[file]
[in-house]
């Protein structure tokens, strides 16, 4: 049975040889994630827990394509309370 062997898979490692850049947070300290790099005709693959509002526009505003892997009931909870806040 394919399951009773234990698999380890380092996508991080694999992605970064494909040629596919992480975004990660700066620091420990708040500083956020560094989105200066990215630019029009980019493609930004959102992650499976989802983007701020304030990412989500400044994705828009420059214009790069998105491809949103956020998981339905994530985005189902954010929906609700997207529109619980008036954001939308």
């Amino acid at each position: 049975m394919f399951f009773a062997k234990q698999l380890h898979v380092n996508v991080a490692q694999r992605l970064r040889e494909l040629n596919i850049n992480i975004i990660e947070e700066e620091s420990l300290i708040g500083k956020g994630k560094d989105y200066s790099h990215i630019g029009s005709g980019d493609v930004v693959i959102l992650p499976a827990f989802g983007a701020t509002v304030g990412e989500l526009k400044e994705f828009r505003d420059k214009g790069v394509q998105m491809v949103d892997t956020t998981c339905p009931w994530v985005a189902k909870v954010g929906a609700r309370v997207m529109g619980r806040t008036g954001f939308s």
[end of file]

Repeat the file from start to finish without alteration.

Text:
[in-house]
């Protein structure tokens, strides 16, 4: 049975040889994630827990394509309370 062997898979490692850049947070300290790099005709693959509002526009505003892997009931909870806040 394919399951009773234990698999380890380092996508991080694999992605970064494909040629596919992480975004990660700066620091420990708040500083956020560094989105200066990215630019029009980019493609930004959102992650499976989802983007701020304030990412989500400044994705828009420059214009790069998105491809949103956020998981339905994530985005189902954010929906609700997207529109619980008036954001939308």
């Amino acid at each position: 049975m394919f399951f009773a062997k234990q698999l380890h898979v380092n996508v991080a490692q694999r992605l970064r040889e494909l040629n596919i850049n992480i975004i990660e947070e700066e620091s420990l300290i708040g500083k956020g994630k560094d989105y200066s790099h990215i630019g029009s005709g980019d493609v930004v693959i959102l992650p499976a827990f989802g983007a701020t509002v304030g990412e989500l526009k400044e994705f828009r505003d420059k214009g790069v394509q998105m491809v949103d892997t956020t998981c339905p009931w994530v985005a189902k909870v954010g929906a609700r309370v997207m529109g619980r806040t008036g954001f939308s």